a note :: wislawa szymborska

Life is the only way
to get covered in leaves,
catch your breath on the sand,
rise on wings;

to be a dog,
or stroke its warm fur;

to tell pain
from everything it’s not;

to squeeze inside events,
dawdle in views,
to seek the least of all possible mistakes.

An extraordinary chance
to remember for a moment
a conversation held
with the lamp switched off;

and if only once
to stumble upon a stone,
end up soaked in one downpour or another,

mislay your keys in the grass;
and to follow a spark on the wind with your eyes;
and to keep on not knowing
something important.

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rock of two mouths :: luisa a. igloria

Each rock here has a face:
inscrutable, not even looking
at the water which threads
through the silence
in the only way
silence can possibly be
allowed to sing;
not even looking at the clear
light that flickers like each
day’s votive candle—tinged blue
in the mornings, washed
grey or trembling gold
in the lengthening
afternoons. A hand
carved these hollows in stone.
They open their mouths
lined with moss and clover,
inconsequential weeds and wild-
flowers, that we might write of secrets:
of ways to woo a heart that has stood
too long, gaping first at one side
of the river, then at the other.

From Sweet: A Literary Confection, Issue 2.3

a pot of red lentils :: peter pereira

simmers on the kitchen stove.
All afternoon dense kernels
surrender to the fertile
juices, their tender bellies
swelling with delight.

In the yard we plant
rhubarb, cauliflower, and artichokes,
cupping wet earth over tubers,
our labor the germ
of later sustenance and renewal.

Across the field the sound of a baby crying
as we carry in the last carrots,
whorls of butter lettuce,
a basket of red potatoes.

I want to remember us this way—
late September sun streaming through
the window, bread loaves and golden
bunches of grapes on the table,
spoonfuls of hot soup rising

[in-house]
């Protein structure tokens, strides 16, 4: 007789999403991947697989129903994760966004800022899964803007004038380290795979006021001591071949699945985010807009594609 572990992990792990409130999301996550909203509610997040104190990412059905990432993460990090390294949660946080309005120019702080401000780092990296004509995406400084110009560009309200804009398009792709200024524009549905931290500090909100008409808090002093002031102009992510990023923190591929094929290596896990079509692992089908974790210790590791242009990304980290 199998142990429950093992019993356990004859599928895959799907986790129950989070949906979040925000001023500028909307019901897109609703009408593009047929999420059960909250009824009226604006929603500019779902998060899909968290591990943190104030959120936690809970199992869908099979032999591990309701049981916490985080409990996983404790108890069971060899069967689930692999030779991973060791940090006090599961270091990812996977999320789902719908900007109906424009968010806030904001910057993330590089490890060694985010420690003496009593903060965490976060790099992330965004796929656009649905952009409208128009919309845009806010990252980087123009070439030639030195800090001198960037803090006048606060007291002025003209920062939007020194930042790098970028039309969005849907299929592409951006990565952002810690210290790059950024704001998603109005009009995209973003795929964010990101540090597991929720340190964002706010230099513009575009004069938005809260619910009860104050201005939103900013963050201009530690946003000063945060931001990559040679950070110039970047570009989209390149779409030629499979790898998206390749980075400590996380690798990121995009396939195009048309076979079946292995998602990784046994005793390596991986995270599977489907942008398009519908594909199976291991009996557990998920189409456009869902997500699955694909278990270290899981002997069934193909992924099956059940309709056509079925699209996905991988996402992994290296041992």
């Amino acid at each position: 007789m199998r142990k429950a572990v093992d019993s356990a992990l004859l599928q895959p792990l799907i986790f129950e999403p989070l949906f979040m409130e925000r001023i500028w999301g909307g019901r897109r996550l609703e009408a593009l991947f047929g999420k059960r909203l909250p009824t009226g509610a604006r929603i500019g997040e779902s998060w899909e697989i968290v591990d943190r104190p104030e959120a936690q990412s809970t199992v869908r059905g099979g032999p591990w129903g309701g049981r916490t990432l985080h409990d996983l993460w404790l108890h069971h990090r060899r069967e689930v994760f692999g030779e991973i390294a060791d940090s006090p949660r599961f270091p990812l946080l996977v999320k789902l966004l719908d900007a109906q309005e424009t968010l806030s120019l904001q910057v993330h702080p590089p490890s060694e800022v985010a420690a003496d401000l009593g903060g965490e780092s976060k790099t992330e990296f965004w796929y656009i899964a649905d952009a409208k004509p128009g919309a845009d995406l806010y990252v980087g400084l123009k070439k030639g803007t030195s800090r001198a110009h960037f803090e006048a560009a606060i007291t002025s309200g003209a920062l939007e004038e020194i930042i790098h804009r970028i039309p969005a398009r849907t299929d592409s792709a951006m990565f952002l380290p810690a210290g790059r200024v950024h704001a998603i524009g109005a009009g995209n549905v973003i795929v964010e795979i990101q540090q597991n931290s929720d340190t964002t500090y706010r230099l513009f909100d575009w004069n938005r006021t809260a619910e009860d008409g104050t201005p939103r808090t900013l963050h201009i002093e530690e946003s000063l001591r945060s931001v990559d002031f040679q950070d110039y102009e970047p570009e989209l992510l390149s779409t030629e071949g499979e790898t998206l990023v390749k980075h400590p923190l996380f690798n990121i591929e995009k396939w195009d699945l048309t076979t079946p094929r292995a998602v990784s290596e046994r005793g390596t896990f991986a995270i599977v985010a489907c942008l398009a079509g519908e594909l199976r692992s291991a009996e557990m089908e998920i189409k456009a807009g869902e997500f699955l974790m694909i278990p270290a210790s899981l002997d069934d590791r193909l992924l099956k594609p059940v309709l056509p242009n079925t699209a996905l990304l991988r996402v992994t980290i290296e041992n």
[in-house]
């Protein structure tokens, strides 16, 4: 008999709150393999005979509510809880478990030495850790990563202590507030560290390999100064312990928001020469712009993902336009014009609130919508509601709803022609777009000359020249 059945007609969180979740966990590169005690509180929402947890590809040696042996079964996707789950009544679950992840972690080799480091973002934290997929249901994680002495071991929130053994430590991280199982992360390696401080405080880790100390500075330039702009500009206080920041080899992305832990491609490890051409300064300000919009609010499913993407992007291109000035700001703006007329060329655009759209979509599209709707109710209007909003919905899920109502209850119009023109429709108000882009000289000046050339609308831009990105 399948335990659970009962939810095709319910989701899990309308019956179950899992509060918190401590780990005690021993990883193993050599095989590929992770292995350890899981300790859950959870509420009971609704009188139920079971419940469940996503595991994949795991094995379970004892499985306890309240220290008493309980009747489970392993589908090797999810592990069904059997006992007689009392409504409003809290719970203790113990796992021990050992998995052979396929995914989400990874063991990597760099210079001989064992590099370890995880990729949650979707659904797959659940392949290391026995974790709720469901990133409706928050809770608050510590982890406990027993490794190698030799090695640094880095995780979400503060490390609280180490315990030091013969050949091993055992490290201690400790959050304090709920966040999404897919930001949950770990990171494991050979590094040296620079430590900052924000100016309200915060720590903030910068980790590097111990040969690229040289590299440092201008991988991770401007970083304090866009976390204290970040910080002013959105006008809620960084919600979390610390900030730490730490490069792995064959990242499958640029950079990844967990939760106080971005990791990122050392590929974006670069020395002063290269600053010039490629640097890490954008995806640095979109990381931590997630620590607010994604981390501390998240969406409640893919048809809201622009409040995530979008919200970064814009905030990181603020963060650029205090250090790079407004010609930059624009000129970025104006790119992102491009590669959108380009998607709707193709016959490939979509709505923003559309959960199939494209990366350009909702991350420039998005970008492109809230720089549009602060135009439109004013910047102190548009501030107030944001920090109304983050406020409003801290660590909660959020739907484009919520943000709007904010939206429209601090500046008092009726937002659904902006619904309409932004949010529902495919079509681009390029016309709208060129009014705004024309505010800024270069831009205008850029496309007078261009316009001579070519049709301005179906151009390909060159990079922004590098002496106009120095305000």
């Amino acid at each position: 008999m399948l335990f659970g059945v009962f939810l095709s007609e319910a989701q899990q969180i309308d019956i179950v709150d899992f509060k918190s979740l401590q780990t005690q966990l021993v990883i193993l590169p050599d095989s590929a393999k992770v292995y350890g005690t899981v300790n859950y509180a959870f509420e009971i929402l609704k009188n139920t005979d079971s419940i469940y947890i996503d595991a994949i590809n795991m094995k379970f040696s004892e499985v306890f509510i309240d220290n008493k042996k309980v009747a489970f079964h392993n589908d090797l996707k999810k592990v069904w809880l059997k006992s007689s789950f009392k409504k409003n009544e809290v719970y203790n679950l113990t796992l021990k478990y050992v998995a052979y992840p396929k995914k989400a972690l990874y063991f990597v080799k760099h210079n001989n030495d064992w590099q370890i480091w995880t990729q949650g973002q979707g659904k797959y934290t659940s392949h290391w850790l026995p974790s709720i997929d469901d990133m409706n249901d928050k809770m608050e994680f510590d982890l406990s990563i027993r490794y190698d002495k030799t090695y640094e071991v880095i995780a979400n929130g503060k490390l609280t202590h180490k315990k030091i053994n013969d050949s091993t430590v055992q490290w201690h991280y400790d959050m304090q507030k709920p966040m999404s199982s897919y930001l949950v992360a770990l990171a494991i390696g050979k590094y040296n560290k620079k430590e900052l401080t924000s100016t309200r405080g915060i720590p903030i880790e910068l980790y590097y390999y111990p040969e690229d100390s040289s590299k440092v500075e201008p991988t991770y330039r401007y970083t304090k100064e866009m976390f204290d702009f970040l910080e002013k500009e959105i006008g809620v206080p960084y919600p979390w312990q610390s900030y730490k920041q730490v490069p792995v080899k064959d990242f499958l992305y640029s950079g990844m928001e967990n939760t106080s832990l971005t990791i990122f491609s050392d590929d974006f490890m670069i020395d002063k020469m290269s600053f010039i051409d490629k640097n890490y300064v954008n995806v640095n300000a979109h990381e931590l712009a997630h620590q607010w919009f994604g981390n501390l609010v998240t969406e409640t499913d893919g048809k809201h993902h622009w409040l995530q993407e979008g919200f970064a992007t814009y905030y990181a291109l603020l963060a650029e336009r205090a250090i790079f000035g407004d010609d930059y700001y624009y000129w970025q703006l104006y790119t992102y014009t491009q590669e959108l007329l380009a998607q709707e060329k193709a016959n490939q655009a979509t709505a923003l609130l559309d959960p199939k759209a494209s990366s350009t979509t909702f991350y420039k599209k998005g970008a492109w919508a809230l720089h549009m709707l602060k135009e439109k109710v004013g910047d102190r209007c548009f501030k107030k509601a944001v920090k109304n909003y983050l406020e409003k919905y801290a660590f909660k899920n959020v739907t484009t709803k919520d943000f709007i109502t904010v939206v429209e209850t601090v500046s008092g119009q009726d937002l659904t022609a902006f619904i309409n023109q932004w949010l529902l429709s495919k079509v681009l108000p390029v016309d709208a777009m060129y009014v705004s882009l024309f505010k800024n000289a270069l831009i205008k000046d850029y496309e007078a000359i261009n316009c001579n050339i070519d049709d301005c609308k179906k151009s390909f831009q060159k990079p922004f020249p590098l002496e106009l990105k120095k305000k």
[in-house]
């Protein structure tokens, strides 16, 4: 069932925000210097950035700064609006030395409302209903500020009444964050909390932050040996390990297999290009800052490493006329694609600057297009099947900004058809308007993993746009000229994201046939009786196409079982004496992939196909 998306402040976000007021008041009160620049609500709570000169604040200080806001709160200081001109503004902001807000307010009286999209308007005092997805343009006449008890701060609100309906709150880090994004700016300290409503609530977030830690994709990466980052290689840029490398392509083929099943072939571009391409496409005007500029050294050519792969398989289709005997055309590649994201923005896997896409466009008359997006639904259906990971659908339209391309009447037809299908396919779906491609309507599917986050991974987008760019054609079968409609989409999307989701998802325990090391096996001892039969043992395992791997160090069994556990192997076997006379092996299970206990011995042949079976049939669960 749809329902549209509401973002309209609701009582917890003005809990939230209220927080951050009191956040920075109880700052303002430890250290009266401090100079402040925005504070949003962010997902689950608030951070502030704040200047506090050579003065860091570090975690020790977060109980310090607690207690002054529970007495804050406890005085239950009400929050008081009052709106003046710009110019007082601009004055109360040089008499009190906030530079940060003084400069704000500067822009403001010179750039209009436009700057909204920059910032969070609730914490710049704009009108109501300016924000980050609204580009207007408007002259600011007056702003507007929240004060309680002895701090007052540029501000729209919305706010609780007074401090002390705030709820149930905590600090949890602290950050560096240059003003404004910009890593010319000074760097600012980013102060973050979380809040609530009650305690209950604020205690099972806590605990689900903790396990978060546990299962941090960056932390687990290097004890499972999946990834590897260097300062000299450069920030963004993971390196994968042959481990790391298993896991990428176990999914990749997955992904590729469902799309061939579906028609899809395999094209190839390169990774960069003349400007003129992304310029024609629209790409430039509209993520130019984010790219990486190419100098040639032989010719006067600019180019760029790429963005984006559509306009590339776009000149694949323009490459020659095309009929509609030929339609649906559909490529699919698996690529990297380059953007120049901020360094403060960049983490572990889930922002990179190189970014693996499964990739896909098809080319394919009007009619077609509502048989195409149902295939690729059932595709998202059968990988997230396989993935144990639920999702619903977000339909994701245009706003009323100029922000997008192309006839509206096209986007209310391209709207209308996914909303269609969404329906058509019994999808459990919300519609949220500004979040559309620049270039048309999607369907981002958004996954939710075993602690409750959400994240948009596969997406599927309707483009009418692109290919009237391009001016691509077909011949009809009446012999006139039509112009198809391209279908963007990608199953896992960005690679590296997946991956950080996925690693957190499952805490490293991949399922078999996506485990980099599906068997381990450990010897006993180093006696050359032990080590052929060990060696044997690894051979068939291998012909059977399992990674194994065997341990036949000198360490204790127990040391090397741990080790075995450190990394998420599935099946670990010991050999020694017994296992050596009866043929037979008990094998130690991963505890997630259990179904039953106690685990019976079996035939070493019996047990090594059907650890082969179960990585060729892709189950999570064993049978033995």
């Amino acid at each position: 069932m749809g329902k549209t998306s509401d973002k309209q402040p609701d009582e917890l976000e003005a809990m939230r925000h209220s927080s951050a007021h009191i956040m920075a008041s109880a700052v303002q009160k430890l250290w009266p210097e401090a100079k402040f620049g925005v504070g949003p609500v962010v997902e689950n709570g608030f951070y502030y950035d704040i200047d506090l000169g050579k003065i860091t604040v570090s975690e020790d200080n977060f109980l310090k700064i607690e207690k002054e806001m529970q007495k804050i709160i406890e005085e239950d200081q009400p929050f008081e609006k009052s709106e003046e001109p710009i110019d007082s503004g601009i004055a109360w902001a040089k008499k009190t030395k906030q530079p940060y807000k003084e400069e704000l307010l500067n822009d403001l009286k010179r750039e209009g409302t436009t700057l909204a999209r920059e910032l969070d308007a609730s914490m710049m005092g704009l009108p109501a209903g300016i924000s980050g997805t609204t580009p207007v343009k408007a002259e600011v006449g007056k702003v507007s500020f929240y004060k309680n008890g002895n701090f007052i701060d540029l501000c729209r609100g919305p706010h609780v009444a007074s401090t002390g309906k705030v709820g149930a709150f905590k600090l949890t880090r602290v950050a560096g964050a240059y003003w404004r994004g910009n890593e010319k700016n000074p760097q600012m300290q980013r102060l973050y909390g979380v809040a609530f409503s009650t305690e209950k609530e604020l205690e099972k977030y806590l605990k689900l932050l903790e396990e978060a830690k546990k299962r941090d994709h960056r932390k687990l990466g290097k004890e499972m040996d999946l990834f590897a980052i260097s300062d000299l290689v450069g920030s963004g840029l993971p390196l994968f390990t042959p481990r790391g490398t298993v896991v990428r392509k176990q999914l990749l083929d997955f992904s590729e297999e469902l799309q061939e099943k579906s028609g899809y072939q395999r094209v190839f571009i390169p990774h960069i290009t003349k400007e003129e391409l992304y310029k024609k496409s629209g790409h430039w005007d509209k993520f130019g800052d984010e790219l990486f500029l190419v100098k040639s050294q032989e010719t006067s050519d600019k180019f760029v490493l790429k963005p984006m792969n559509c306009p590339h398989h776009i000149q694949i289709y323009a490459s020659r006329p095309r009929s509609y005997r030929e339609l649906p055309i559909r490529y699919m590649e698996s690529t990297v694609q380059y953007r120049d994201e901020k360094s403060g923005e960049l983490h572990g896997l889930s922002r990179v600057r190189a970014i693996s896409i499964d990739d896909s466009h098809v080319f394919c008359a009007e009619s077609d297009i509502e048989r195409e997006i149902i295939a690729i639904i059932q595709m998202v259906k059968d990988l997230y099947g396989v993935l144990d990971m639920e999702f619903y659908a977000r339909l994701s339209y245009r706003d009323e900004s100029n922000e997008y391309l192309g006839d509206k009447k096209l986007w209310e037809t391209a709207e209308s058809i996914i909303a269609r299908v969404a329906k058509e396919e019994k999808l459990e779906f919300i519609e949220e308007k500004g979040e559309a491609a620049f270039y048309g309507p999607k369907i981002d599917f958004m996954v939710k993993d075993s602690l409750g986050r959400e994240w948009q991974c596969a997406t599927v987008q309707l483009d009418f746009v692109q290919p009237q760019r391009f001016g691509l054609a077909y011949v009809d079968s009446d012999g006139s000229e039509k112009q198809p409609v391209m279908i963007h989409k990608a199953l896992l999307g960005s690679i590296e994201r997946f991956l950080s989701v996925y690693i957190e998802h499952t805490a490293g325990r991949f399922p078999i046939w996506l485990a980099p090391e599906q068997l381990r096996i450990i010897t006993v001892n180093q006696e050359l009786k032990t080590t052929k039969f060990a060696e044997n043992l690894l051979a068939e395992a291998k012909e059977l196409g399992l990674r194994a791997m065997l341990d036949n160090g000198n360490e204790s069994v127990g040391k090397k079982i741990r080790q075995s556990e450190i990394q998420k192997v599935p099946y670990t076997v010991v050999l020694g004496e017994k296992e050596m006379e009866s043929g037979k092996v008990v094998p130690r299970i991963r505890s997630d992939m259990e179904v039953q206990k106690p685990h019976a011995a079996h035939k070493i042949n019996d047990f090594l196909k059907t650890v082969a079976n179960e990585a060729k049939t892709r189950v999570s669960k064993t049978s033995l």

to our lips, filling us
with what endures.

vegetable love :: barbara crooker

Feel a tomato, heft its weight in your palm,
think of buttocks, breasts, this plump pulp.
And carrots, mud clinging to the root,
gold mined from the earth’s tight purse.
And asparagus, that push their heads up,
rise to meet the returning sun,
and zucchini, green torpedoes
lurking in the Sargasso depths
of their raspy stalks and scratchy leaves.
And peppers, thick walls of cool jade, a green hush.
Secret caves. Sanctuary.
And beets, the dark blood of the earth.
And all the lettuces: bibb, flame, oak leaf, butter-
crunch, black-seeded Simpson, chicory, cos.
Elizabethan ruffs, crisp verbiage.
And spinach, the dark green
of northern forests, savoyed, ruffled,
hidden folds and clefts.
And basil, sweet basil, nuzzled
by fumbling bees drunk on the sun.
And cucumbers, crisp, cool white ice
in the heart of August, month of fire.
And peas in their delicate slippers,
little green boats, a string of beads,
repeating, repeating.
And sunflowers, nodding at night,
then rising to shout hallelujah! at noon.

All over the garden, the whisper of leaves
passing secrets and gossip, making assignations.
All of the vegetables bask in the sun,
languorous as lizards.
Quick, before the frost puts out
its green light, praise these vegetables,
earth’s voluptuaries,
praise what comes from the dirt.

variation on the word sleep :: margaret atwood

I would like to watch you sleeping,
which may not happen.
I would like to watch you,
sleeping. I would like to sleep
with you, to enter
your sleep as its smooth dark wave
slides over my head

and walk with you through that lucent
wavering forest of bluegreen leaves
with its watery sun & three moons
towards the cave where you must descend,
towards your worst fear

I would like to give you the silver
branch, the small white flower, the one
word that will protect you
from the grief at the center
of your dream, from the grief
at the center. I would like to follow
you up the long stairway
again & become
the boat that would row you back
carefully, a flame
in two cupped hands
to where your body lies
beside me, and you enter
it as easily as breathing in

I would like to be the air
that inhabits you for a moment
only. I would like to be that unnoticed
& that necessary.

making things clean :: wesley mcnair

One would hardly recognize him like this,
the high-school shop teacher, glasses off,
bent over the kitchen sink. Nearby,
house dresses and underpants flutter
in the window of the Maytag he bought
for his mother. Its groaning is the only
sound while she washes his hair,
lifting the trembling water in her hands
as she has always done, working foam up
from his gray locks like the lightest
batter she ever made. Soon enough,
glasses back on. He will stand
before students who mock his dullness;
soon, putting up clothes, she’ll feel
the ache of a body surrendering to age,
A little longer let him close his eyes
against soap by her apron, let her move
her fingers slowly, slowly, in this way
the two of them have found to be together,
this transfiguring moment in the world’s
old work of making things clean.